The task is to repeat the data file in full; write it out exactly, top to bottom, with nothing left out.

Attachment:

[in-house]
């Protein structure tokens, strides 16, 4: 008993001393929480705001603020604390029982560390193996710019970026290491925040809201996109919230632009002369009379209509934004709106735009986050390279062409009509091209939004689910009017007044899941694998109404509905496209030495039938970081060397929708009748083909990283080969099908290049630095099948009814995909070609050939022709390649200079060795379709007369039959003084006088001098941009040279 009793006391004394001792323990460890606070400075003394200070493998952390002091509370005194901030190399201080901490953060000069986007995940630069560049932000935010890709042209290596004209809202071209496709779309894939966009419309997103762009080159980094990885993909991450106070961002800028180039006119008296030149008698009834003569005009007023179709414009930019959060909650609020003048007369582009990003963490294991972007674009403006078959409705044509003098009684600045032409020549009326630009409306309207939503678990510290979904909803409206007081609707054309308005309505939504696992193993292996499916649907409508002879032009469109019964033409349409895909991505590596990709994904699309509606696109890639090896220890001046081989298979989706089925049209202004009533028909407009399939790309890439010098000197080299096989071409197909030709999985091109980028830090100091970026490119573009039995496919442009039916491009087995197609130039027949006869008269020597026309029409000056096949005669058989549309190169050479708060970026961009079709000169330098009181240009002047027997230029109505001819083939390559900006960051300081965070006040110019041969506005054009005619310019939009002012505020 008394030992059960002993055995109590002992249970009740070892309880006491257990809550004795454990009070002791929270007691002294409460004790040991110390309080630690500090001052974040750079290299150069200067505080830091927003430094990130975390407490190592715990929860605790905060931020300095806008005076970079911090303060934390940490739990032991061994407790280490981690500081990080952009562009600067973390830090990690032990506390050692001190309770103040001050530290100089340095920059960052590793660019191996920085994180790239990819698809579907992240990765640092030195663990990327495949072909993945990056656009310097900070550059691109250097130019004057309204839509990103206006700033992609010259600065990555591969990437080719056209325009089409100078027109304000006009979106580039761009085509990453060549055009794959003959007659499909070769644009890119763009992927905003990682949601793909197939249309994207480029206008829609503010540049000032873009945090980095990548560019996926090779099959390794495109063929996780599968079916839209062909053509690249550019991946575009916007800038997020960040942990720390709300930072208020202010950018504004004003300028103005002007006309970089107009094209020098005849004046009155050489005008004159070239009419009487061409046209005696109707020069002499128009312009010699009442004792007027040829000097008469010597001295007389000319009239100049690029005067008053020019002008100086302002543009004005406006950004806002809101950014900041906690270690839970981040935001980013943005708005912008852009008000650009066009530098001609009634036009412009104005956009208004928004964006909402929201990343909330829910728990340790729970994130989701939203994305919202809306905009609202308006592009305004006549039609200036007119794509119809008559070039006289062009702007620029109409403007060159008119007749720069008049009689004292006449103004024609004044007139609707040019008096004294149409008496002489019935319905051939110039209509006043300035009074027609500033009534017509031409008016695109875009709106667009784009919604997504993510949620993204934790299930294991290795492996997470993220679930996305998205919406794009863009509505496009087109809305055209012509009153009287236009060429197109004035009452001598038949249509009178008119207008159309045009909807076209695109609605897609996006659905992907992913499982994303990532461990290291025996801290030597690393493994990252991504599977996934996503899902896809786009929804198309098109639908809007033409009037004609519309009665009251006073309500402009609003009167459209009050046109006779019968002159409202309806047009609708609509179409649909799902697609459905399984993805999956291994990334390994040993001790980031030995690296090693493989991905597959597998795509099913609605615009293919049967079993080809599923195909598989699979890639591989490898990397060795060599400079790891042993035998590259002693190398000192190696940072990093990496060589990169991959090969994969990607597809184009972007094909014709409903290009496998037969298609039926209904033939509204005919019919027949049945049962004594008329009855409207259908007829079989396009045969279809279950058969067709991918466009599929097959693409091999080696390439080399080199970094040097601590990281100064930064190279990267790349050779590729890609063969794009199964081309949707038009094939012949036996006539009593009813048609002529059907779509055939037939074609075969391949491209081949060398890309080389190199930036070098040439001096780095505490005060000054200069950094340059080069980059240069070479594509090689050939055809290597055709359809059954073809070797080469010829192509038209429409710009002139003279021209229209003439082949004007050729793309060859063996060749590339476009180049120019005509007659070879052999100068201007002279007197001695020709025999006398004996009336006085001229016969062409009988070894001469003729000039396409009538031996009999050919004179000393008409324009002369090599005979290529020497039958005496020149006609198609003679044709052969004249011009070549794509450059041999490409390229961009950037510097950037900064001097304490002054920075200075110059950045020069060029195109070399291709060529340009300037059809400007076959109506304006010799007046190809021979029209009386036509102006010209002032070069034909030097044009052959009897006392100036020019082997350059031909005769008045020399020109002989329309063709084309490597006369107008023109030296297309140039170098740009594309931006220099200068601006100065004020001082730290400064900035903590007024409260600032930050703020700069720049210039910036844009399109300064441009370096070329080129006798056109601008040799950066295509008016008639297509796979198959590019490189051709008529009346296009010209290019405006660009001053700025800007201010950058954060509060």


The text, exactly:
[in-house]
């Protein structure tokens, strides 16, 4: 008993001393929480705001603020604390029982560390193996710019970026290491925040809201996109919230632009002369009379209509934004709106735009986050390279062409009509091209939004689910009017007044899941694998109404509905496209030495039938970081060397929708009748083909990283080969099908290049630095099948009814995909070609050939022709390649200079060795379709007369039959003084006088001098941009040279 009793006391004394001792323990460890606070400075003394200070493998952390002091509370005194901030190399201080901490953060000069986007995940630069560049932000935010890709042209290596004209809202071209496709779309894939966009419309997103762009080159980094990885993909991450106070961002800028180039006119008296030149008698009834003569005009007023179709414009930019959060909650609020003048007369582009990003963490294991972007674009403006078959409705044509003098009684600045032409020549009326630009409306309207939503678990510290979904909803409206007081609707054309308005309505939504696992193993292996499916649907409508002879032009469109019964033409349409895909991505590596990709994904699309509606696109890639090896220890001046081989298979989706089925049209202004009533028909407009399939790309890439010098000197080299096989071409197909030709999985091109980028830090100091970026490119573009039995496919442009039916491009087995197609130039027949006869008269020597026309029409000056096949005669058989549309190169050479708060970026961009079709000169330098009181240009002047027997230029109505001819083939390559900006960051300081965070006040110019041969506005054009005619310019939009002012505020 008394030992059960002993055995109590002992249970009740070892309880006491257990809550004795454990009070002791929270007691002294409460004790040991110390309080630690500090001052974040750079290299150069200067505080830091927003430094990130975390407490190592715990929860605790905060931020300095806008005076970079911090303060934390940490739990032991061994407790280490981690500081990080952009562009600067973390830090990690032990506390050692001190309770103040001050530290100089340095920059960052590793660019191996920085994180790239990819698809579907992240990765640092030195663990990327495949072909993945990056656009310097900070550059691109250097130019004057309204839509990103206006700033992609010259600065990555591969990437080719056209325009089409100078027109304000006009979106580039761009085509990453060549055009794959003959007659499909070769644009890119763009992927905003990682949601793909197939249309994207480029206008829609503010540049000032873009945090980095990548560019996926090779099959390794495109063929996780599968079916839209062909053509690249550019991946575009916007800038997020960040942990720390709300930072208020202010950018504004004003300028103005002007006309970089107009094209020098005849004046009155050489005008004159070239009419009487061409046209005696109707020069002499128009312009010699009442004792007027040829000097008469010597001295007389000319009239100049690029005067008053020019002008100086302002543009004005406006950004806002809101950014900041906690270690839970981040935001980013943005708005912008852009008000650009066009530098001609009634036009412009104005956009208004928004964006909402929201990343909330829910728990340790729970994130989701939203994305919202809306905009609202308006592009305004006549039609200036007119794509119809008559070039006289062009702007620029109409403007060159008119007749720069008049009689004292006449103004024609004044007139609707040019008096004294149409008496002489019935319905051939110039209509006043300035009074027609500033009534017509031409008016695109875009709106667009784009919604997504993510949620993204934790299930294991290795492996997470993220679930996305998205919406794009863009509505496009087109809305055209012509009153009287236009060429197109004035009452001598038949249509009178008119207008159309045009909807076209695109609605897609996006659905992907992913499982994303990532461990290291025996801290030597690393493994990252991504599977996934996503899902896809786009929804198309098109639908809007033409009037004609519309009665009251006073309500402009609003009167459209009050046109006779019968002159409202309806047009609708609509179409649909799902697609459905399984993805999956291994990334390994040993001790980031030995690296090693493989991905597959597998795509099913609605615009293919049967079993080809599923195909598989699979890639591989490898990397060795060599400079790891042993035998590259002693190398000192190696940072990093990496060589990169991959090969994969990607597809184009972007094909014709409903290009496998037969298609039926209904033939509204005919019919027949049945049962004594008329009855409207259908007829079989396009045969279809279950058969067709991918466009599929097959693409091999080696390439080399080199970094040097601590990281100064930064190279990267790349050779590729890609063969794009199964081309949707038009094939012949036996006539009593009813048609002529059907779509055939037939074609075969391949491209081949060398890309080389190199930036070098040439001096780095505490005060000054200069950094340059080069980059240069070479594509090689050939055809290597055709359809059954073809070797080469010829192509038209429409710009002139003279021209229209003439082949004007050729793309060859063996060749590339476009180049120019005509007659070879052999100068201007002279007197001695020709025999006398004996009336006085001229016969062409009988070894001469003729000039396409009538031996009999050919004179000393008409324009002369090599005979290529020497039958005496020149006609198609003679044709052969004249011009070549794509450059041999490409390229961009950037510097950037900064001097304490002054920075200075110059950045020069060029195109070399291709060529340009300037059809400007076959109506304006010799007046190809021979029209009386036509102006010209002032070069034909030097044009052959009897006392100036020019082997350059031909005769008045020399020109002989329309063709084309490597006369107008023109030296297309140039170098740009594309931006220099200068601006100065004020001082730290400064900035903590007024409260600032930050703020700069720049210039910036844009399109300064441009370096070329080129006798056109601008040799950066295509008016008639297509796979198959590019490189051709008529009346296009010209290019405006660009001053700025800007201010950058954060509060």